I might be completely late to this party but in the past week since signing up for mint.com – a free financial management tool, my ability to manage this part of my life has improved enormously. Log in and connect your accounts to Mint. Then let the magic happen. A quick check today shows a cheque for rent has just cleared, that Amex just slugged me a fee and an offer for a 0% credit card if I'd like to replace Amex.
The killer app though is its' ability to look at my financial statements, categorize each transaction and then analyze if I am better or worse than my budget. That process used to take me forever.
It really is very cool.
- Who are you trying to please?
- Are you trying to make a living, make a difference, or leave a
- How will the world be different when you've succeeded?
- Is it more important to add new customers or to increase your
interactions with existing ones?
- Do you want a team? How big? (I know, that's two questions)
- Would you rather have an open-ended project that's never done, or
one where you hit natural end points? (How high is high enough?)
- Are you prepared to actively sell your stuff, or are you expecting
that buyers will walk in the door and ask for it?
- Which: to invent a category or to be just like Bob/Sue, but better?
- If you take someone else's investment, are you prepared to sell out
to pay it back?
- Are you done personally growing, or is this project going to force
you to change and develop yourself?
- Choose: teach and lead and challenge your customers, or do what they
- How long can you wait before it feels as though you're succeeding?
- Is perfect important? (Do you feel the need to fail privately, not
- Do you want your customers to know each other (a tribe) or is it
better they be anonymous and separate?
- How close to failure, wipe out and humiliation are you willing to
fly? (And while we're on the topic, how open to criticism are you
willing to be?)
- What does busy look like?
In my experience, people skip all of these questions and ask instead:
"What can I do that will be sure to work?" The problem, of course, is
that there is no sure, and even worse, that you and I have no
agreement at all on what it means for something to work.
An interesting take on the top 10 reasons Apple beat Microsoft…
If you race to the Number One Reason, it is this:
When it comes to brand, this is my 11th reason:
This is most interesting….(with thanks to Willows back home)
As I get my head around our upcoming Board Meeting, this idea (below) from Seth Godin looks the goods. Can someone go build it before June 15?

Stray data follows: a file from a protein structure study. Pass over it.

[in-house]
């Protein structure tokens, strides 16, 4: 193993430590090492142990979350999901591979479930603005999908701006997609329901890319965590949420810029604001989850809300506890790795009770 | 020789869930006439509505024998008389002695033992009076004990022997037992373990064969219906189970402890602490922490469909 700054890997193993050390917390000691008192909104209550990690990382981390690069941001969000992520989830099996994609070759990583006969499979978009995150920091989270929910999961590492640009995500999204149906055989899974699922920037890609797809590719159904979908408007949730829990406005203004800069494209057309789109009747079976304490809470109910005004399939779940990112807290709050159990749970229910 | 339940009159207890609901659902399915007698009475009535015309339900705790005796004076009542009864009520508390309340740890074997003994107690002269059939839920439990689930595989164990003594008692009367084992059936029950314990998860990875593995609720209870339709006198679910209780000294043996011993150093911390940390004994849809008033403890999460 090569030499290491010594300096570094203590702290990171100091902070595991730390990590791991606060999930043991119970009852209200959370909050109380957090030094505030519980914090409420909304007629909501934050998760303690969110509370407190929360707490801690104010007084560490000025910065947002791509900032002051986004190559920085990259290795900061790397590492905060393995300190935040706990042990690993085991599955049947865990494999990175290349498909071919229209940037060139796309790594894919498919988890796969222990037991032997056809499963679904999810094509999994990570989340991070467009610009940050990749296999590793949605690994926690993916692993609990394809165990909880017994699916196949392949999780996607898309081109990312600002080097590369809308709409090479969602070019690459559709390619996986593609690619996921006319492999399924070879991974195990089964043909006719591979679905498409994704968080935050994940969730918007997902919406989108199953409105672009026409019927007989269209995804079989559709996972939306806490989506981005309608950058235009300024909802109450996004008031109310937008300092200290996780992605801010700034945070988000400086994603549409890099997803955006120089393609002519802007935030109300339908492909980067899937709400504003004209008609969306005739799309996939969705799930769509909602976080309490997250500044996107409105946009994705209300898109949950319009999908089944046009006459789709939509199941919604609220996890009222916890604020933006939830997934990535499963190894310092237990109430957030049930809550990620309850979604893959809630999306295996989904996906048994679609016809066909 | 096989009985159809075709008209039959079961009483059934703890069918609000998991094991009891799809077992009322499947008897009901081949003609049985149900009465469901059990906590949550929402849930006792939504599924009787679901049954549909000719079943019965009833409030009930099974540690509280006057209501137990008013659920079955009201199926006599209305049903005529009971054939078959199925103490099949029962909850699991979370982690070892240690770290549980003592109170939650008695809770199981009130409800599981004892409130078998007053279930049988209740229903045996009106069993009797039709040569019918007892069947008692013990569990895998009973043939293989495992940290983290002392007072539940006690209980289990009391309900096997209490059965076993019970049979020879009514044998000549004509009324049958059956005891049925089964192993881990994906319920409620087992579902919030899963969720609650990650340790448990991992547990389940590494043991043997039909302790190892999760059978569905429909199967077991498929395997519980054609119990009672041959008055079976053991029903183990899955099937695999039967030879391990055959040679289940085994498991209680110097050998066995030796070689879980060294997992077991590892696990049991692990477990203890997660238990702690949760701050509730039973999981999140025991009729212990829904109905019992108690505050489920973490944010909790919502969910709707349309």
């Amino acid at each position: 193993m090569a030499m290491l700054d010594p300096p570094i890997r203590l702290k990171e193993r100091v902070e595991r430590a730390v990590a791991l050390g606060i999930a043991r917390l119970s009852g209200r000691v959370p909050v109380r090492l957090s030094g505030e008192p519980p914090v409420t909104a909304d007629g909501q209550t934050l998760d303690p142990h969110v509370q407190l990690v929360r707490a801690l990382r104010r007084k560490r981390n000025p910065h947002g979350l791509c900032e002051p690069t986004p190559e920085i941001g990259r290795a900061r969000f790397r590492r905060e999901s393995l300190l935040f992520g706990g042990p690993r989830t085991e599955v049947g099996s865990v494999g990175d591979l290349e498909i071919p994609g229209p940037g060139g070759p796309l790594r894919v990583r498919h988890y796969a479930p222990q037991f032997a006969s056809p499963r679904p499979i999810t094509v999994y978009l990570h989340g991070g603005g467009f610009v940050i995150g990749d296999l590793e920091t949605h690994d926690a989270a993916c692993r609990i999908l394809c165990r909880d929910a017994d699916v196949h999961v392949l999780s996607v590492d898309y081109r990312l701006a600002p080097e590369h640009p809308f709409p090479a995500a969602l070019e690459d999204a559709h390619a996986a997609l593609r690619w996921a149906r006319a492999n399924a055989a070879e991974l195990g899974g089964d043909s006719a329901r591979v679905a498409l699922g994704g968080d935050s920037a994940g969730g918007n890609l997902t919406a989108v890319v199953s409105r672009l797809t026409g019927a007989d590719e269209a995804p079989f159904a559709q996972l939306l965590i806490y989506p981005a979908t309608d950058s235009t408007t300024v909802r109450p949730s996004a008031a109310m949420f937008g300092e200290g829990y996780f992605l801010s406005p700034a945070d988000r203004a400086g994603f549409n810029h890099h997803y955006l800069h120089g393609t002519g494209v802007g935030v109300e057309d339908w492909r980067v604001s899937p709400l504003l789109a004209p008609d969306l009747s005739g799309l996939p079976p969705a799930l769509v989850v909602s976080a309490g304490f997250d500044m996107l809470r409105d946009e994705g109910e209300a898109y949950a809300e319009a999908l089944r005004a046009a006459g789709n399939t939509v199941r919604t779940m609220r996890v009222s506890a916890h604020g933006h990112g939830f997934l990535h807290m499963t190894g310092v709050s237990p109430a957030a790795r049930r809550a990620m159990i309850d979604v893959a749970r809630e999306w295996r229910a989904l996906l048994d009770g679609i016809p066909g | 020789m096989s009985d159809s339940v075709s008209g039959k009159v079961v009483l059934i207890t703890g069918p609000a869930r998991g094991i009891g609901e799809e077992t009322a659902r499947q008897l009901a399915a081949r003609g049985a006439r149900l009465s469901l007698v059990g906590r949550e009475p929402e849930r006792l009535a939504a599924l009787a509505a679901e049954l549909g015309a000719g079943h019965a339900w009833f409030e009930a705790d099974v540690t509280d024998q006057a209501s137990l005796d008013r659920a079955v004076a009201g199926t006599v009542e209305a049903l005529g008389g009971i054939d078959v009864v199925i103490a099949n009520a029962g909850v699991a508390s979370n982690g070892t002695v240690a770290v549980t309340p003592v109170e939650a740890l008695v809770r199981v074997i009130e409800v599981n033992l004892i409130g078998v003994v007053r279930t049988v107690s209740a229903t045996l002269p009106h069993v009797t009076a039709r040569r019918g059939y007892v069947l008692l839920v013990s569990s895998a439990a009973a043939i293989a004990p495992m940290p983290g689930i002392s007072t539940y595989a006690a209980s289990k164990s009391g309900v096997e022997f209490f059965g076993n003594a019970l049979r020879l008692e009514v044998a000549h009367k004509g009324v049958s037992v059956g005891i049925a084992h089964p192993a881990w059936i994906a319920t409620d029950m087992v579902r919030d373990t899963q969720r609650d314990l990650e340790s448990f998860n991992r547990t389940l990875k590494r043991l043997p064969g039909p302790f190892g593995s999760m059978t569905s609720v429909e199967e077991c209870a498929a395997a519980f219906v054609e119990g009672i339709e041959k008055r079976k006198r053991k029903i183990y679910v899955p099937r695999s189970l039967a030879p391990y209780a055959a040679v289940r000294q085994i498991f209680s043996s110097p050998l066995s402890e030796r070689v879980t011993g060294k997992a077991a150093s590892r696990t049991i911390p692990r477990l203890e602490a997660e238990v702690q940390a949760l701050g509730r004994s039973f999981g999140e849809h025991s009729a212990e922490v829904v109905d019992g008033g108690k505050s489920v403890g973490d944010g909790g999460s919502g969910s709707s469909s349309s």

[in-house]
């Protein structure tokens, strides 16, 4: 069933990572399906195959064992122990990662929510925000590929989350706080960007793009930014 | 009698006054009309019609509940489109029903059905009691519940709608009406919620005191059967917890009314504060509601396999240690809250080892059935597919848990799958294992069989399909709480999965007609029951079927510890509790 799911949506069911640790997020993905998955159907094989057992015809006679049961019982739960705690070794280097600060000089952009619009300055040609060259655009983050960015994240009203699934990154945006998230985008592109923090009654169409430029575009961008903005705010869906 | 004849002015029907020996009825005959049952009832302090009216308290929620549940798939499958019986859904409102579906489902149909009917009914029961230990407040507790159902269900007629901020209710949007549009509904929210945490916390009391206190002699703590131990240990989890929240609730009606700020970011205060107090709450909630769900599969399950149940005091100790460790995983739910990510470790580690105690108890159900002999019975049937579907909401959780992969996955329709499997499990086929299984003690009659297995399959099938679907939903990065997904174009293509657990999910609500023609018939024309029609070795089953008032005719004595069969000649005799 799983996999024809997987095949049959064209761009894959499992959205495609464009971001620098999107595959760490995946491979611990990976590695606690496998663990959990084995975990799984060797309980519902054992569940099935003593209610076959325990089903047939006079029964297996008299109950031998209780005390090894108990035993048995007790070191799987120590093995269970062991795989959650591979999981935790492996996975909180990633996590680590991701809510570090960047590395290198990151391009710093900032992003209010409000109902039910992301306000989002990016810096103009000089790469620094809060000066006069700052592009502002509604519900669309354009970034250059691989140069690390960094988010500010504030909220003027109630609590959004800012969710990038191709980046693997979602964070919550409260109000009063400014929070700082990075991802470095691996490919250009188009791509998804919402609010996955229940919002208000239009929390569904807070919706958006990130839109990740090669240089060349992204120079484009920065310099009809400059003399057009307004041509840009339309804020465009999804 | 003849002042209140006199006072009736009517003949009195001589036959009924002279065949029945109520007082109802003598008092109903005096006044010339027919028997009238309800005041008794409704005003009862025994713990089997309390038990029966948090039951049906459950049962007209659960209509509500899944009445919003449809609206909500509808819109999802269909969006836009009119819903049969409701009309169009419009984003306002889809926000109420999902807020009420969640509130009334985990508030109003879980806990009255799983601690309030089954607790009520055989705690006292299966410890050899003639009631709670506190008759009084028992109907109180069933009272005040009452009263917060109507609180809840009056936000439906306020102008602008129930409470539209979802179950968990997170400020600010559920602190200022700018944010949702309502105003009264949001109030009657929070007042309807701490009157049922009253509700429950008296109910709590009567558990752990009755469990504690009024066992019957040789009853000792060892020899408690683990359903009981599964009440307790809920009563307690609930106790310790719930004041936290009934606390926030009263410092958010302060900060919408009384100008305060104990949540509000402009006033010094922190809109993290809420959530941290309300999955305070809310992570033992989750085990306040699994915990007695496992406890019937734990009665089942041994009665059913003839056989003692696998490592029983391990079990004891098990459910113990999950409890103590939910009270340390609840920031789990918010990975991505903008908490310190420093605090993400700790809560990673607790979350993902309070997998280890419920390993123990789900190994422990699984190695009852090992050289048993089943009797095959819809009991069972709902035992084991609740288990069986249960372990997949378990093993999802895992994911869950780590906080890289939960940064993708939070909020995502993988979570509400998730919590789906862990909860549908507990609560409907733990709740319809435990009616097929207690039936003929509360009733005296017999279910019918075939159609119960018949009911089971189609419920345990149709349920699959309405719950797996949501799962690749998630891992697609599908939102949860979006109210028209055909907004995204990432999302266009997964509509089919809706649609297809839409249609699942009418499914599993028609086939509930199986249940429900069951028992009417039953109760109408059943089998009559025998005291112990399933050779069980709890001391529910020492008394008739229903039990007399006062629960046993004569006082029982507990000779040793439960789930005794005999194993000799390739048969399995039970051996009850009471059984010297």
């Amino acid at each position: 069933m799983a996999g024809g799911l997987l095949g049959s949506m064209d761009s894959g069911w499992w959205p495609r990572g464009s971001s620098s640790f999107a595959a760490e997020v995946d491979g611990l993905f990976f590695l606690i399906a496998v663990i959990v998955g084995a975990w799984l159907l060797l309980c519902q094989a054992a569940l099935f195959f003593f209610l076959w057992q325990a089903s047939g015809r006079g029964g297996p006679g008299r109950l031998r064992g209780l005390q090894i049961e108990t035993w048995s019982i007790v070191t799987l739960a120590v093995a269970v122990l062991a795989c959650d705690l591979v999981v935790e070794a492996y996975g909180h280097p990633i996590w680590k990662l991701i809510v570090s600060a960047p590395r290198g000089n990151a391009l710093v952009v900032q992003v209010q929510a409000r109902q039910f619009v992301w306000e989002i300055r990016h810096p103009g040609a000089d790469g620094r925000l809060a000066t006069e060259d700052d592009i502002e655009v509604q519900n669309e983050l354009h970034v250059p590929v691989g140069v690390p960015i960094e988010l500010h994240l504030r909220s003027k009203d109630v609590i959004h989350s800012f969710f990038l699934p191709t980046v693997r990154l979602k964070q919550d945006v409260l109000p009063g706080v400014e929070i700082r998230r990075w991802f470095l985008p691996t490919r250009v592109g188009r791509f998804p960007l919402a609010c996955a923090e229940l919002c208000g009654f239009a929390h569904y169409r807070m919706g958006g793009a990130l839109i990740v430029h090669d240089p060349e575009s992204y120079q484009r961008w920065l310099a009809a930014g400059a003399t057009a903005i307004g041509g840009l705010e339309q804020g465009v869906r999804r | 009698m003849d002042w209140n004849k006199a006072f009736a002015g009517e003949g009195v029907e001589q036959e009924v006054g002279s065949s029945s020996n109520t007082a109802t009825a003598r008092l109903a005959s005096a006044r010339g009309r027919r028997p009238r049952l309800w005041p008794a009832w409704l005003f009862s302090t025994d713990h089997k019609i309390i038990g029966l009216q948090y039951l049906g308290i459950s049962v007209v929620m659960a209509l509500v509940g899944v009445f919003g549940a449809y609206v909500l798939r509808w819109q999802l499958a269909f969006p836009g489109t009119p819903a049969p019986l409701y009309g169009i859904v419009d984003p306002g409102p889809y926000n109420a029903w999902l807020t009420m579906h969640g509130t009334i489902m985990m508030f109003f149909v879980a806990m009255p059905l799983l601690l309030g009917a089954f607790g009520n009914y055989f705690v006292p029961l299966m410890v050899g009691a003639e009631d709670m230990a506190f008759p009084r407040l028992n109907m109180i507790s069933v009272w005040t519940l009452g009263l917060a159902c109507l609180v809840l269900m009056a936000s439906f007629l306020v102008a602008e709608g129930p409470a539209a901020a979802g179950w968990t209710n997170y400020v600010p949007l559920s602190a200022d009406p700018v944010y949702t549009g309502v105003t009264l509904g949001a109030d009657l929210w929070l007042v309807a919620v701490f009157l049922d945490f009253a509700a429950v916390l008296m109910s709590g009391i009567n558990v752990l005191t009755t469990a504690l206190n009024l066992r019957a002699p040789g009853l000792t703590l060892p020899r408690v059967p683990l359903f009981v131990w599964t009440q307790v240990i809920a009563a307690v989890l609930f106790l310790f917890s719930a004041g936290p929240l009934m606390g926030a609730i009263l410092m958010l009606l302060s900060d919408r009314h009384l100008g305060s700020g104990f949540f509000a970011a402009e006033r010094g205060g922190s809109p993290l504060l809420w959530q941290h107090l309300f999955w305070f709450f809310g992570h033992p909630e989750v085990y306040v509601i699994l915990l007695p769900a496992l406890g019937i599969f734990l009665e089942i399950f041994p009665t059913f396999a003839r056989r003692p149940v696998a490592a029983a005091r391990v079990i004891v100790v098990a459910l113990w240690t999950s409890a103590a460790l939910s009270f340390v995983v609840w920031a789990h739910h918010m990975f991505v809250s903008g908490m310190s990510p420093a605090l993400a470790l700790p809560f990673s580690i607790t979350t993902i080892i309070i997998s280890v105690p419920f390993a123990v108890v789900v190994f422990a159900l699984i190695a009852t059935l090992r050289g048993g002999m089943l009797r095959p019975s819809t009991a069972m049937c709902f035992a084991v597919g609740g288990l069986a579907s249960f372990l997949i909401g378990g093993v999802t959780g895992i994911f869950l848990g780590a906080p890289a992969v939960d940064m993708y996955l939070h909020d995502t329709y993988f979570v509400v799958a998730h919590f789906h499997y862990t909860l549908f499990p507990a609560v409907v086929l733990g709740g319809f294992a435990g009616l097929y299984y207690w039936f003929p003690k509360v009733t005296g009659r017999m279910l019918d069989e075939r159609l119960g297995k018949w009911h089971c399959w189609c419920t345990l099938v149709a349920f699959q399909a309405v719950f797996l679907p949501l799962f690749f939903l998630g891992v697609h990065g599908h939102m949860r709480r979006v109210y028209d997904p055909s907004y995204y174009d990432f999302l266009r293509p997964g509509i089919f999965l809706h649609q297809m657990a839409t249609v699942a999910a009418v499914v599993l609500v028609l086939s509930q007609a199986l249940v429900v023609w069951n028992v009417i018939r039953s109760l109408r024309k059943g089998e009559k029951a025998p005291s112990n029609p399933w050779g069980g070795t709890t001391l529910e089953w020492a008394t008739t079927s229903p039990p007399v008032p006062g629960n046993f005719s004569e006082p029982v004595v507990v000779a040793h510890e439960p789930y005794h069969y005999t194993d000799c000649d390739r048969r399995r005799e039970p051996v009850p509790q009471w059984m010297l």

Here's an app that pays for 12 iPads the very first time you use
it. Buy one iPad for every single chair in your meeting room… like the
projector and the table, it's part of the room.
I recently sat
through a 17 hour meeting with 40 people in it (there were actually 40
people, but it only felt like 17 hours.). That's a huge waste of
attention and resources.
Here's what the app does (I hope someone
will build it): (I know some of these features require a lot of work,
and some might require preparation before the meeting. Great! Perhaps
then the only meetings we have will be meetings worth having, meetings
with an intent to produce an outcome). I can dream…
an agenda, distributed by the host, visible to everyone, with time of
start and stop, and it updates as the meeting progresses.
There's a timer, keeping things moving because it sits next to the
3. The host or presenter can push an image or spreadsheet
to each device whenever she chooses.
4. There's an internal back
channel that the host can turn on, permitting people in the room to chat
privately with each other. (And the whole thing works on internal wifi,
so no internet surfing to distract!)
5. There's a big red 'bored'
button that each attendee can push anonymously. The presenter can see
how many red lights are lighting up at any give time.
6. There's a
bigger green 'GO!' button that each attendee can push anonymously. It
lets the host or presenter see areas where more depth is wanted.
There's a queue for asking questions, so they just don't go to the
loudest, bravest or most powerful.
8. There's a voting mechanism.
There's a whiteboard so anyone can draw an idea and push it to the
10. There's a written record of all activity created, so at
the end, everyone who attended can get an email digest of what just
occurred. Hey, it could even include who participated the most, who
asked questions that others thought were useful, who got the most
'boring' button presses while speaking…
11. There's even a way
the host can see who isn't using it actively.
imagine how an hour flies by when everyone has one of these in a
meeting? How focused and exhausting it would all be?
you'll sell 50,000…
PS no one built the
first one yet. Sigh.
So after a long week of work in NYC and juggling the kids with our dear friend and "Manny" Jared (Aussie actor living in NY who I taught at High School in Sydney) we hit two museums: The Guggenheim and The Met. The boys really got into the Armour / Shields display…anything that caused damage millennia ago appeared to appeal!
On our last day of work in NYC, we met with Lisa & Elan of Choices in Childbirth, a group that advocates just that! Kim and I are really passionate about the issue. My Mum was an ObGyn but Kim and I had the choice and chose to use a midwife and had two home births in the water. I am not advocating a midwife / homebirth / waterbirth, simply that parents know all the options going in so they can make an informed decision.
Ricki Lake and Abby Epstein, the producers of the terrific Tribeca finalist documentary, The Business of Being were also there. They too are big supporters of giving parents choice.
Ricki was good enough to lend the boys her iPad while we met. Needless to say we had an issue returning it at the end!
All up a very productive week of work in New York City!